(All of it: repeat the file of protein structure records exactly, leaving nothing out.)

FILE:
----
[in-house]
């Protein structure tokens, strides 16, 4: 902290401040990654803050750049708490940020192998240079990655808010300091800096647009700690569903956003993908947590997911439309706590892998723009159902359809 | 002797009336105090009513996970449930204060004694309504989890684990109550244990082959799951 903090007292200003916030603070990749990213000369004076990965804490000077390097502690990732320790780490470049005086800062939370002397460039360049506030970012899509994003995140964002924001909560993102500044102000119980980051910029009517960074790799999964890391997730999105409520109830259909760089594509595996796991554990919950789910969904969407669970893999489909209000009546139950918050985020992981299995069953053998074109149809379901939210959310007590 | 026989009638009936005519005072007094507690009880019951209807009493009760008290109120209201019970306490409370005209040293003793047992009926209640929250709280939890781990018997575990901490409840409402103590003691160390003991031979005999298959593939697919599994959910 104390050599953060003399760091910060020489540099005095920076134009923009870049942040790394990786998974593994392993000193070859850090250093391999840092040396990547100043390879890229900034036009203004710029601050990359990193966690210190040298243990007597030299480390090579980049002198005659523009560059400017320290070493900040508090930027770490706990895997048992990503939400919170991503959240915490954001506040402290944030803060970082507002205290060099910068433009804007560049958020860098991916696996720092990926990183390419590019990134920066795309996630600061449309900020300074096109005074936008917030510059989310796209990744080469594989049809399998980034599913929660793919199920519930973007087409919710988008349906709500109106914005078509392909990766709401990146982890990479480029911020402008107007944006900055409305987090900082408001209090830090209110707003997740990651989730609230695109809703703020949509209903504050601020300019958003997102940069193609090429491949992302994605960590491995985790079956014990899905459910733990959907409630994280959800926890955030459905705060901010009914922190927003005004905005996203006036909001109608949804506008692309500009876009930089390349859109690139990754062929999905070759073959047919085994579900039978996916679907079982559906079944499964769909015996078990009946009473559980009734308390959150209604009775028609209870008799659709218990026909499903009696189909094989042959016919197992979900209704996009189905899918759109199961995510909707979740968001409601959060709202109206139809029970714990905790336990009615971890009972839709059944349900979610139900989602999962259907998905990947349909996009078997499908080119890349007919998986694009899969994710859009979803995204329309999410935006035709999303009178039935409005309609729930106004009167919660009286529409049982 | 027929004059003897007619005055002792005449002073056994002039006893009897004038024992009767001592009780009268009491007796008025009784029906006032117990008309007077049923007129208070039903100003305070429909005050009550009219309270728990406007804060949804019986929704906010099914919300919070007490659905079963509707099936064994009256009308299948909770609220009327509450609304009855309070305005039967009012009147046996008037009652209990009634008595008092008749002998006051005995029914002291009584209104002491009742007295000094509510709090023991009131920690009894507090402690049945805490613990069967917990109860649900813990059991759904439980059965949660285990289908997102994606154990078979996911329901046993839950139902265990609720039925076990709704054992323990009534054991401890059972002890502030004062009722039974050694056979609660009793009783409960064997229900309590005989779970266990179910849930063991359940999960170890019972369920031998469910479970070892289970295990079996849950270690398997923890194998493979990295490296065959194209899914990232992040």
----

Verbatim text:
[in-house]
């Protein structure tokens, strides 16, 4: 902290401040990654803050750049708490940020192998240079990655808010300091800096647009700690569903956003993908947590997911439309706590892998723009159902359809 | 002797009336105090009513996970449930204060004694309504989890684990109550244990082959799951 903090007292200003916030603070990749990213000369004076990965804490000077390097502690990732320790780490470049005086800062939370002397460039360049506030970012899509994003995140964002924001909560993102500044102000119980980051910029009517960074790799999964890391997730999105409520109830259909760089594509595996796991554990919950789910969904969407669970893999489909209000009546139950918050985020992981299995069953053998074109149809379901939210959310007590 | 026989009638009936005519005072007094507690009880019951209807009493009760008290109120209201019970306490409370005209040293003793047992009926209640929250709280939890781990018997575990901490409840409402103590003691160390003991031979005999298959593939697919599994959910 104390050599953060003399760091910060020489540099005095920076134009923009870049942040790394990786998974593994392993000193070859850090250093391999840092040396990547100043390879890229900034036009203004710029601050990359990193966690210190040298243990007597030299480390090579980049002198005659523009560059400017320290070493900040508090930027770490706990895997048992990503939400919170991503959240915490954001506040402290944030803060970082507002205290060099910068433009804007560049958020860098991916696996720092990926990183390419590019990134920066795309996630600061449309900020300074096109005074936008917030510059989310796209990744080469594989049809399998980034599913929660793919199920519930973007087409919710988008349906709500109106914005078509392909990766709401990146982890990479480029911020402008107007944006900055409305987090900082408001209090830090209110707003997740990651989730609230695109809703703020949509209903504050601020300019958003997102940069193609090429491949992302994605960590491995985790079956014990899905459910733990959907409630994280959800926890955030459905705060901010009914922190927003005004905005996203006036909001109608949804506008692309500009876009930089390349859109690139990754062929999905070759073959047919085994579900039978996916679907079982559906079944499964769909015996078990009946009473559980009734308390959150209604009775028609209870008799659709218990026909499903009696189909094989042959016919197992979900209704996009189905899918759109199961995510909707979740968001409601959060709202109206139809029970714990905790336990009615971890009972839709059944349900979610139900989602999962259907998905990947349909996009078997499908080119890349007919998986694009899969994710859009979803995204329309999410935006035709999303009178039935409005309609729930106004009167919660009286529409049982 | 027929004059003897007619005055002792005449002073056994002039006893009897004038024992009767001592009780009268009491007796008025009784029906006032117990008309007077049923007129208070039903100003305070429909005050009550009219309270728990406007804060949804019986929704906010099914919300919070007490659905079963509707099936064994009256009308299948909770609220009327509450609304009855309070305005039967009012009147046996008037009652209990009634008595008092008749002998006051005995029914002291009584209104002491009742007295000094509510709090023991009131920690009894507090402690049945805490613990069967917990109860649900813990059991759904439980059965949660285990289908997102994606154990078979996911329901046993839950139902265990609720039925076990709704054992323990009534054991401890059972002890502030004062009722039974050694056979609660009793009783409960064997229900309590005989779970266990179910849930063991359940999960170890019972369920031998469910479970070892289970295990079996849950270690398997923890194998493979990295490296065959194209899914990232992040």